Impacts of interprofessional simulation on affective learning among medical students: Qualitative analysis from the CLEIMS study.
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1. Presentation Title Impacts of interprofessional simulation on affective learning among medical students: Qualitative analysis from the CLEIMS study. 2. Background Studies have found Australian medical graduates to be poorly equipped to prescribe, raising concerns about patient safety. The CLEIMS randomised study of extended immersion in practice simulation (including an interprofessional component with pharmacy students), presented at last year’s conference, demonstrated persistent positive impact on medical students’ prescribing skills. During the study, students kept textual journals to support reflection on their experience. 3. Methods of Research Reflective journals from both arms of the study were analysed using a phenomenological approach to identify the impact of the interprofessional simulation on learning in the affective domain. The Krathwohl taxonomy was used to classify the level of affective learning described. 4. Results of Research Students in the intervention arm, who undertook the simulation in addition to conventional workshops, but not their control counterparts, showed evidence of affective learning at high Krathwohl levels (4 & 5). For example, one participant reflected that they were ‘disappointed to discover that we had neglected to check for drug interactions’ which caused an adverse event for the simulated patient, noting that they ‘found it useful to discuss this error with the [student] pharmacists ... Following on from today I am going to ensure that I am extra precautious with my prescribing and use appropriate resources to check contraindications and interactions’. 5. Conclusions Phenomenological analysis of participant journals in a randomised educational trial provided a useful method for identifying learning in the affective domain. Participants in the simulation arm, but not those in the control arm, showed clear evidence of significant affective learning in relation to prescribing and collaboration with pharmacy colleagues.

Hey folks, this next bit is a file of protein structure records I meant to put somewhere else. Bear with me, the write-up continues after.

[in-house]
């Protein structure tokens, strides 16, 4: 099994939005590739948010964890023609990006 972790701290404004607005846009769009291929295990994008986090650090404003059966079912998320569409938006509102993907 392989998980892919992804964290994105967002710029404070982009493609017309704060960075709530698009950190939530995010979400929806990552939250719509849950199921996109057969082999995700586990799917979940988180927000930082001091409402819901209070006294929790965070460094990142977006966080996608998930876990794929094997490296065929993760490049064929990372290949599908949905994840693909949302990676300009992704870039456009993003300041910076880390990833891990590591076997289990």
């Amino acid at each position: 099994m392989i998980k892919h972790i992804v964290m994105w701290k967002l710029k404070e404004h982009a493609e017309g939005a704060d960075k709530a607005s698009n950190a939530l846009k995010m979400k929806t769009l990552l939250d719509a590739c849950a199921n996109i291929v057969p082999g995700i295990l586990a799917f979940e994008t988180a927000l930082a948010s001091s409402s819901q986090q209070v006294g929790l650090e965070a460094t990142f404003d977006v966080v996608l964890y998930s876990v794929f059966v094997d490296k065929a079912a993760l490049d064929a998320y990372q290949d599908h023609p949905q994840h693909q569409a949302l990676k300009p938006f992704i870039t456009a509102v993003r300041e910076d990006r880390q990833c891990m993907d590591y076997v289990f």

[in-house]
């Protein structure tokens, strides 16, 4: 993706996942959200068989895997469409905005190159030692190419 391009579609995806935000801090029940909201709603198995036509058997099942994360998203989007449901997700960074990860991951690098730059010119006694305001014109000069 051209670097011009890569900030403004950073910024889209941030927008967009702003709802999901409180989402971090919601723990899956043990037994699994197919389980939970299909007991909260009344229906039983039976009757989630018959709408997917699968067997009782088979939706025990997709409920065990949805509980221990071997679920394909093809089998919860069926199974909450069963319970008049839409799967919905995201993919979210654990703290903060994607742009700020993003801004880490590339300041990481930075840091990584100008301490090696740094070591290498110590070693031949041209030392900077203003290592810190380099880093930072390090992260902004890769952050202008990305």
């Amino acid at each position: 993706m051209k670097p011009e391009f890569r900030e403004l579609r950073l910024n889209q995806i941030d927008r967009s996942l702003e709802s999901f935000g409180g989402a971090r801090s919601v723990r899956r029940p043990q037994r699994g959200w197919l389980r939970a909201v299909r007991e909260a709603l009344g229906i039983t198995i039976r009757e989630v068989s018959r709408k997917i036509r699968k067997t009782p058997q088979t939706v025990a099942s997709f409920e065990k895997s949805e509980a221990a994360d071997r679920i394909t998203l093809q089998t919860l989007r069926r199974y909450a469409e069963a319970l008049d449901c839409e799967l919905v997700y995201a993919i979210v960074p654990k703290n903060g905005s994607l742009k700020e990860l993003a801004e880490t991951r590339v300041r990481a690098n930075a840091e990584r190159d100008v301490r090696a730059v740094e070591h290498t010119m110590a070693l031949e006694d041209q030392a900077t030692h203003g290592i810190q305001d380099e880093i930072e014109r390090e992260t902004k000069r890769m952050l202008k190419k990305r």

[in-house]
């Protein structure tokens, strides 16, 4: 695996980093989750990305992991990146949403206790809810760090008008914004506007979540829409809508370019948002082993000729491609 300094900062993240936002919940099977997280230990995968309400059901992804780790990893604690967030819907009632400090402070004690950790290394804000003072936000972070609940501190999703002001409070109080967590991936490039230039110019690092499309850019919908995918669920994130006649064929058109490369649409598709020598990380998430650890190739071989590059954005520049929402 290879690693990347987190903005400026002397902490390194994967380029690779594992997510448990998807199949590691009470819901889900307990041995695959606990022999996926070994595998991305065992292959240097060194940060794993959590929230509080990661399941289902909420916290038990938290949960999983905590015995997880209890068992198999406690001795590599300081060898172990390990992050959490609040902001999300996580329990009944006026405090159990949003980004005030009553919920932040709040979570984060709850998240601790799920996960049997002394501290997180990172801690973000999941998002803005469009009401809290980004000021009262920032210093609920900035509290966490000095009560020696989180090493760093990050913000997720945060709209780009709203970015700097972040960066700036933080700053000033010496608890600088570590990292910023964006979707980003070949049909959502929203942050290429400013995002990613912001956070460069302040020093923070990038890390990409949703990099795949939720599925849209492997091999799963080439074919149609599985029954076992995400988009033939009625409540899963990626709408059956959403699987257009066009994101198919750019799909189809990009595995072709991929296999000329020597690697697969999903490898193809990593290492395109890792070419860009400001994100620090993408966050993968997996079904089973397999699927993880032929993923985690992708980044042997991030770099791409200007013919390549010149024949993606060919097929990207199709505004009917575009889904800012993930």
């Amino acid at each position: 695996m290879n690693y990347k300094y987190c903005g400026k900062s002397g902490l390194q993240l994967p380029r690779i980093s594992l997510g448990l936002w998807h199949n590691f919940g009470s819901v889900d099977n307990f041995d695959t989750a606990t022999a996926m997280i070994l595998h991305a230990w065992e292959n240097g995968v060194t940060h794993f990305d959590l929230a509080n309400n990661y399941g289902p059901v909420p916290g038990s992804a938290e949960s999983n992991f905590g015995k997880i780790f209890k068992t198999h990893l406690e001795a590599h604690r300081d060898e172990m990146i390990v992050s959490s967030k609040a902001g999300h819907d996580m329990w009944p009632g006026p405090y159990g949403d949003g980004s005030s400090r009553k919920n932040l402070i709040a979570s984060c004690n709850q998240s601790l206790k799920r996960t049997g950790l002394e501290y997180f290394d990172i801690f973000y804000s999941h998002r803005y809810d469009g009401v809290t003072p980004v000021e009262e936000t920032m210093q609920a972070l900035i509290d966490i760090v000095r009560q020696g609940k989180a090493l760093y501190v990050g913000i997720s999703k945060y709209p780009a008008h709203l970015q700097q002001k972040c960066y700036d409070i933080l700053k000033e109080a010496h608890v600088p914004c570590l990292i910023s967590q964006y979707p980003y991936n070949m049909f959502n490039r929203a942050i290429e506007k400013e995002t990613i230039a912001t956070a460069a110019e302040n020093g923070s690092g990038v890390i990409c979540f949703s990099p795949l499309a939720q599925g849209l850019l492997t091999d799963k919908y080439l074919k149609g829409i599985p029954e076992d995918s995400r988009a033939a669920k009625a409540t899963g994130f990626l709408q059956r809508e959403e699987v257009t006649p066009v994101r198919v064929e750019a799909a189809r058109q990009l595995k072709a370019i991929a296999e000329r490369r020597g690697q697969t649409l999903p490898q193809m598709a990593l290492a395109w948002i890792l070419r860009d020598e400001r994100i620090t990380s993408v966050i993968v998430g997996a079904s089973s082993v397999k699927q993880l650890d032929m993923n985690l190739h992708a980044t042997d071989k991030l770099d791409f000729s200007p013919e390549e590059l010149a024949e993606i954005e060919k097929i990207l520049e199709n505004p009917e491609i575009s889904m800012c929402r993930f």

ANZAHPE 2012 Conference Proceedings and Programme
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Medicine, Nursing and Health Curriculum and Pedagogy